Pre­par­ing To Race At Alti­tude: Ultra X Mex­ico 2019

Writ­ten By Mar­ina Ranger

Mar­ina Ranger is a GB Age Group Triath­lete, ultra run­ner, and all-round endur­ance chal­lenge enthu­si­ast. In 2016, she ran 500km in 5 days to raise money for the Pink Rib­bon Found­a­tion. Mar­ina has also com­pleted sev­er­al Ultra X events, includ­ing win­ning the inaug­ur­al Ultra X Mex­ico in 2019.

2 Decem­ber 2019

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Read­ing Time: 7 minutes

Mar­ina Ranger (First female fin­ish­er at Ultra X Mex­ico 2019) writes about her exper­i­ence at The Alti­tude Centre in pre­par­ing for the race.

I knew when sign­ing up for Ultra X Mex­ico it would be the toughest multi-stage ultra I have done to date. Mex­ico was my sixth; and I knew my next one had to be a step up from the rest, some­thing that would ser­i­ously chal­lenge me and force me to break new bound­ar­ies.

Much of Mex­ico was unknown ter­rit­ory for me, namely the alti­tude and elev­a­tion. The race star­ted at 2,300m above sea level and over the course of 250km, we had to climb 12,000m. While I have exper­i­ence in single stage moun­tain ultras, Mex­ico is doing this every day, for five con­sec­ut­ive days, which is some­thing I have nev­er put my body through. Giv­en this, I knew I had to adapt my train­ing to focus on the con­di­tions I had the least exper­i­ence and con­fid­ence in, appre­ci­at­ing these would be the vari­ables that would be the largest factor in affect­ing my run­ning abil­ity.

Rep­lic­at­ing the con­di­tions of a race is an approach I take in train­ing for any race. Liv­ing in Lon­don provides bar­ri­ers to both train­ing with elev­a­tion and alti­tude as it is at sea level and pan­cake flat. How­ever, we are lucky enough in this day and age to have everything at the tip of our fin­gers, includ­ing an alti­tude cham­ber where people train to exper­i­ence a harder workout as they are essen­tially starved of oxy­gen.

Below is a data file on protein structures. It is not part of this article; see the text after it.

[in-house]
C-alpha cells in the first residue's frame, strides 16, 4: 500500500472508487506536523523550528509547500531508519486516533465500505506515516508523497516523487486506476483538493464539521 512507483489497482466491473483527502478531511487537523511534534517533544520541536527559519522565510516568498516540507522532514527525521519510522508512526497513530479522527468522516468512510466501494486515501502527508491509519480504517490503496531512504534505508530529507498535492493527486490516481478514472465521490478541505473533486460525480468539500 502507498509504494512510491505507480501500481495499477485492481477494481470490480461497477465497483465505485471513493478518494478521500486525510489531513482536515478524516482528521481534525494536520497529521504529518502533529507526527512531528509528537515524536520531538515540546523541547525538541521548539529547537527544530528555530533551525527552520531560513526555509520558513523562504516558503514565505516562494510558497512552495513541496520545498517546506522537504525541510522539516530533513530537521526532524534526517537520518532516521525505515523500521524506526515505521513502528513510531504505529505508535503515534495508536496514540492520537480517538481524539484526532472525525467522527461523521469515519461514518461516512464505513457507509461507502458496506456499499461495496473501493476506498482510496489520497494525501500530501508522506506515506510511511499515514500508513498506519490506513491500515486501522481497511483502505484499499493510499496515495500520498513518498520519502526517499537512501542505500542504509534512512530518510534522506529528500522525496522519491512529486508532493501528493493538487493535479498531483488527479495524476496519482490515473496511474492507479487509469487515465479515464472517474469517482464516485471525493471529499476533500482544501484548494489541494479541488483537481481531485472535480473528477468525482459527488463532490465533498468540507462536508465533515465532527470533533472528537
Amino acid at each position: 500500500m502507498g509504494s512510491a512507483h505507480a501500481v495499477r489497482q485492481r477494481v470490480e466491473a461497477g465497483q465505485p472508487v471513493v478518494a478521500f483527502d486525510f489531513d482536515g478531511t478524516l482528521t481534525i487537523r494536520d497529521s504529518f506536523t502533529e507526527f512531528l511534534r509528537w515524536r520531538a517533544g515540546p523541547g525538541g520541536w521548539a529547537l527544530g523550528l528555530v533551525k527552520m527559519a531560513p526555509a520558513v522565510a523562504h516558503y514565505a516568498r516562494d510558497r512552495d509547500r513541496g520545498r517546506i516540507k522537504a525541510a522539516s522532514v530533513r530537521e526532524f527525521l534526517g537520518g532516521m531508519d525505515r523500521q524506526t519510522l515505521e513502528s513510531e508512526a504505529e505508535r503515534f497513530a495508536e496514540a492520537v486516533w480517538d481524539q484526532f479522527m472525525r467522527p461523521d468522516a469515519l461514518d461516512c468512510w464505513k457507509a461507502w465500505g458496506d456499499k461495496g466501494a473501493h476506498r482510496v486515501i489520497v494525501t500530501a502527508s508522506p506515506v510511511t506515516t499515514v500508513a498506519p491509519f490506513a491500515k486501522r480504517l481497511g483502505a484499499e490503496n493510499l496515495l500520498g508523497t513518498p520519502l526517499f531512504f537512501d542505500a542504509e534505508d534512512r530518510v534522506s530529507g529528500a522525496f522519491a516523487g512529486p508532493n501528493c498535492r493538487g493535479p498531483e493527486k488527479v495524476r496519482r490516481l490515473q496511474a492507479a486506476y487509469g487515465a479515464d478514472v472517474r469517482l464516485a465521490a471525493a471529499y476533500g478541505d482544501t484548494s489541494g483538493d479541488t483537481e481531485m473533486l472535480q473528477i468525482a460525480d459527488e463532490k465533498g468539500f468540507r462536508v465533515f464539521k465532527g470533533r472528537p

This cham­ber is in the Alti­tude Centre by Bank tube sta­tion and is a huge factor behind why I had the race of a life­time fin­ish­ing as first lady in Ultra X Mexico’s first edi­tion of the race. The Alti­tude Centre is a train­ing room/chamber that has reduced oxy­gen levels to rep­lic­ate an alti­tude of 2,700m above sea level with tread­mills, bikes, mats and a couple of row­ing machines.

At sea level, oxy­gen con­tent is 20.9% and at 2,700m above sea level this reduces to 15% oxy­gen. At alti­tude, giv­en the lower oxy­gen levels, your body has to work harder to deliv­er oxy­gen to the muscles, because there is less of it. Your body’s abil­ity to deliv­er oxy­gen to the muscles at alti­tude can be meas­ured through your blood oxy­gen sat­ur­a­tion levels (spO2). spO2 can be con­sidered as the per­cent­age of your red blood cells that are sat­ur­ated with oxy­gen. As you exer­cise, spO2 gen­er­ally falls as you begin to util­ise more oxy­gen and even more so when at alti­tude.

Before I star­ted train­ing at the Alti­tude Centre, I had an alti­tude test to be used for a com­par­is­on against the same test at the end of the pro­gramme. The test con­sisted of base line health checks includ­ing; rest­ing heart rate, blood pres­sure, breath­ing reflex and lung func­tion fol­lowed by a tread­mill set (below) at sea level and then at 2,700m above sea level. Dur­ing the tread­mill set they meas­ure your heart rate and spO2 levels at each inter­val and com­pare the two to see how your body reacts to being at alti­tude.